Although the Troy Bowling Association has lost a couple of centers, it still has 10 members, many in rural areas.
The United States Bowling Congress, the national governing body for the sport, declined comment. Through the 2016 season, the USBC had 1.49 million members and certified 48,964 leagues nationwide.
The bowling community in the Capital Region still has a loyal base, however, and its talent base remains among the best in the nation. The old TV Tournament Time bowling show was one of the first televised bowling programs, and the Huck Finn Capital Region Bowling Show recently ended a 13-year run as the only local bowling show of its kind.
Schenectady County Community College’s women’s bowling team recently won its fourth consecutive National Junior College Athletic Association national championship, and the SCCC men have three national titles. Liz Kuhlkin, a 24-year-old Schalmont High School and Nebraska graduate, was an NCAA Player of the Year. She owns the national record for highest three-game series for a woman (890), owns a Professional Women’s Bowling Association title and is currently a member of Team USA. Brian LeClair, who runs a pro shop at Boulevard Bowl, was named the PBA50 Bowler of the Year this past season.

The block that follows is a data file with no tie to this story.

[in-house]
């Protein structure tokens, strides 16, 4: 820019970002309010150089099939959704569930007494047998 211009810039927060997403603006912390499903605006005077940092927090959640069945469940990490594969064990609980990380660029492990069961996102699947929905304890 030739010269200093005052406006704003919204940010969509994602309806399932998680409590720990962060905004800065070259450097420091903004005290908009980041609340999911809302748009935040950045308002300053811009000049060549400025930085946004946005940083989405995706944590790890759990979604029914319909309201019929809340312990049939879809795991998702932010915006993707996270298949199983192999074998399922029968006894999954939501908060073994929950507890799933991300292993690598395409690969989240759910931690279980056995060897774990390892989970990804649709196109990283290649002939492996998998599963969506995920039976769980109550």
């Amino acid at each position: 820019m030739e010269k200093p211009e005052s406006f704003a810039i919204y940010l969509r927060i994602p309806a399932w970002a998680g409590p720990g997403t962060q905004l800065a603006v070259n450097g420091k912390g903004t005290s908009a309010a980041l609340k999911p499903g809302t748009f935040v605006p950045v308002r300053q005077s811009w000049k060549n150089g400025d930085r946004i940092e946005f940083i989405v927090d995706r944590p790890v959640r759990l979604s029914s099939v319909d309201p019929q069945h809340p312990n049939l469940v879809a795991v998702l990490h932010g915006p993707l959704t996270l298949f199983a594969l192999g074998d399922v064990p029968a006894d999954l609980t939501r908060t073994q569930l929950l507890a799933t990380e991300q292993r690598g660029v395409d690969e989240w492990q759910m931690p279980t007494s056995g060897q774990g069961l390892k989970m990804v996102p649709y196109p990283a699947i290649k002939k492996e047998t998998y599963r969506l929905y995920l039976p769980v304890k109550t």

“I’ve been all round the world bowling,” Kuhlkin said. “I’ve been all over the United States, but I’ve also been to Asia and Europe. I’ve seen how different areas and countries intertwine in their bowling communities. I have to say that I am so honored to be from the Capital District. Growing up, I was fortunate enough to have the Capital District Youth Scholarship Tour and the Northeast Junior Scratch Tour to prepare myself for Junior Gold and college bowling. Now, as an adult bowler, there is somewhere to bowl every weekend, whether it’s within the community at your home center or within a 30-minute drive.